COLUMBUS, Ohio (AP) -- The U.S. Marshals Service is using brief alerts on digital billboards in Ohio and Florida to publicize the face of a treasure hunter who is considered a fugitive in a years-long case.
The billboard notices that began flashing photos of Tommy Thompson on Wednesday request that anyone with information about his location call the marshals, The Columbus Dispatch reported. The billboard photos include Thompson's assistant, Alison Antekeier, also a fugitive, and the charges against the pair.
A federal judge separately ordered the arrests of Thompson and Antekeier last year after they failed to appear in court in Columbus. Authorities believe the pair had been living near Vero Beach, Fla., last year.
The marshals are trying to step up the search using the billboard notices, which run for 5 to 7 seconds between paid advertisements.
The Clear Channel Digital Outdoor Network, which has nearly 1,000 billboards nationwide, displays information on such fugitives as a public service under deals with the U.S. Marshals and the FBI. On Friday, billboards in more than a dozen states showed the image of a suspect in the Boston Marathon bombings amid the massive manhunt, the newspaper said.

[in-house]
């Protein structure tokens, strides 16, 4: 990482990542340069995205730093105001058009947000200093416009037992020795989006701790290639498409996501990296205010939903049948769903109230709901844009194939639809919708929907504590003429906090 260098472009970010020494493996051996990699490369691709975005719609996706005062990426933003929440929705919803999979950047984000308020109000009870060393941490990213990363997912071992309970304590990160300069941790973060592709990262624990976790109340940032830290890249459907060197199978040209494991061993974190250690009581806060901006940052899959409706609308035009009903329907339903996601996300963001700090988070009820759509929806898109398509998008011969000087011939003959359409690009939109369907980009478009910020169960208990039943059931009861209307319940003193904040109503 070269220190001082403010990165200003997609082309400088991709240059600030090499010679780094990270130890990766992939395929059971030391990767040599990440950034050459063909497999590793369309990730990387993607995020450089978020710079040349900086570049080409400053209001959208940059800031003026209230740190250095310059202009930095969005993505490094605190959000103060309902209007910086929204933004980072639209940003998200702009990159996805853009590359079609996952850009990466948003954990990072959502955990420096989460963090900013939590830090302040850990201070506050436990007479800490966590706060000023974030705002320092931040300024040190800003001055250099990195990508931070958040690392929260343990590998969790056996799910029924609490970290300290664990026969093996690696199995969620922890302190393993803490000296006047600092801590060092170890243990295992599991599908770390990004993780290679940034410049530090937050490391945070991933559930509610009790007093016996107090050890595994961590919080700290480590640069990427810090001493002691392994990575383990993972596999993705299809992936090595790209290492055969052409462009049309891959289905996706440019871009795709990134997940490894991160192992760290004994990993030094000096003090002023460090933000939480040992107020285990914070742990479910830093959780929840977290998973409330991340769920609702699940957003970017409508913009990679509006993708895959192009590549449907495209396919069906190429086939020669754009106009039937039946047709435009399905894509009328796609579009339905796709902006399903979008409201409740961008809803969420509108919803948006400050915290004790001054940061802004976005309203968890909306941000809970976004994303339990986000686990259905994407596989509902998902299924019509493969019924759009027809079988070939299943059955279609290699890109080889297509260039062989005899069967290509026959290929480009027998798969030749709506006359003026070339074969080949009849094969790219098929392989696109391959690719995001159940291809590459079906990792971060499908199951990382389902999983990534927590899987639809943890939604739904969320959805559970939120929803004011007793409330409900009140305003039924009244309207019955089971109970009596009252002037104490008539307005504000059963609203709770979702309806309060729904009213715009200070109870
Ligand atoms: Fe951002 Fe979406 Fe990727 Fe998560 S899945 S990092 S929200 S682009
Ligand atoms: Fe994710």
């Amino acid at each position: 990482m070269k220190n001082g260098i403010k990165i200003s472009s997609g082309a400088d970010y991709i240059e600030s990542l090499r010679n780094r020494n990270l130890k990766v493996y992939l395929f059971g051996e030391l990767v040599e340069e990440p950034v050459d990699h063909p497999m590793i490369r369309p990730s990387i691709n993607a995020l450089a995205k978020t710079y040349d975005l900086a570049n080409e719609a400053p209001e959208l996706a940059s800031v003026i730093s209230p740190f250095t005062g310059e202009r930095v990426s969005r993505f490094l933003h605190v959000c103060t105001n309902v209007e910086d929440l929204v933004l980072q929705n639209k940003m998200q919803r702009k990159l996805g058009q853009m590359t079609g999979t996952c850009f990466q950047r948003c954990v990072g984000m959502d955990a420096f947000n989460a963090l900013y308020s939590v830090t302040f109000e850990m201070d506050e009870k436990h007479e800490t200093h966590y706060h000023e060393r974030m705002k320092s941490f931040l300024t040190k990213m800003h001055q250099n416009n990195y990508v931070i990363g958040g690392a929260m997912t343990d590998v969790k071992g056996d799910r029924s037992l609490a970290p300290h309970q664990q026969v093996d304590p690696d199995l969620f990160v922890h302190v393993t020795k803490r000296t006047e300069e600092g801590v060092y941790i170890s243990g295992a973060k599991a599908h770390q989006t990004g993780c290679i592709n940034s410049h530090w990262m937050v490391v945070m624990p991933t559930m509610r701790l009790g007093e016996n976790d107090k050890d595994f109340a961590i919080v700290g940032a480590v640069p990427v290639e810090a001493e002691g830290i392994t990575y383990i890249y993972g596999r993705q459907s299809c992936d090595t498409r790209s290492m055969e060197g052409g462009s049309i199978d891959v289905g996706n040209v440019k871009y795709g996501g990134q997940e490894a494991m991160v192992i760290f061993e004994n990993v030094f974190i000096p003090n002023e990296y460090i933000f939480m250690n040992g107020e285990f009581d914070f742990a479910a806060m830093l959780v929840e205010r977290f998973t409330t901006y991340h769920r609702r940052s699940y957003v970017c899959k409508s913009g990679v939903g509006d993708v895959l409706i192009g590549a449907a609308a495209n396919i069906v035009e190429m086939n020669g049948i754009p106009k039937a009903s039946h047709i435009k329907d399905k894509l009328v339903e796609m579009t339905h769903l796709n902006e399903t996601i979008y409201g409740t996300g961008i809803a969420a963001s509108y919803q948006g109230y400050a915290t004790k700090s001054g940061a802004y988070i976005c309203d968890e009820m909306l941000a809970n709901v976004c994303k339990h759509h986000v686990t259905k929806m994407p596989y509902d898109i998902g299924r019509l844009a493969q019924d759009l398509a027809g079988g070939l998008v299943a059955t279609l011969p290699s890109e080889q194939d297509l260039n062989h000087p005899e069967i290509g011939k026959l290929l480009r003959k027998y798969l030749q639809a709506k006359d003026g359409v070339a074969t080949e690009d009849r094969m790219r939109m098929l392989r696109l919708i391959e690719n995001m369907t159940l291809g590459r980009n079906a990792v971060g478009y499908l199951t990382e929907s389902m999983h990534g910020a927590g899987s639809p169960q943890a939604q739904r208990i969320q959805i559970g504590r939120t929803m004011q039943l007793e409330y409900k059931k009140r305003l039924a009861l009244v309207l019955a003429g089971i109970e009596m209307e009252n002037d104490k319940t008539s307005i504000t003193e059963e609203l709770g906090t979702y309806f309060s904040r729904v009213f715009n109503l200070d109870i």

Brad Fleming, a deputy U.S. marshal, said the billboard alerts for Thompson and Antekeier will stay up as long as authorities are searching for them.
Thompson is wanted for failing to appear in court in one of the lengthy legal fights that followed his 1980s discovery of millions of dollars in gold bars and coins from the S.S. Central America, a ship that sank in a hurricane off the North Carolina coast in 1857.
A lawsuit was filed by seamen claiming they're entitled to some of the sale proceeds from treasure found in the S.S. Central America. An attorney for the seaman has said they have questions that need to be answered and believe that will happen only if Thompson is brought to court.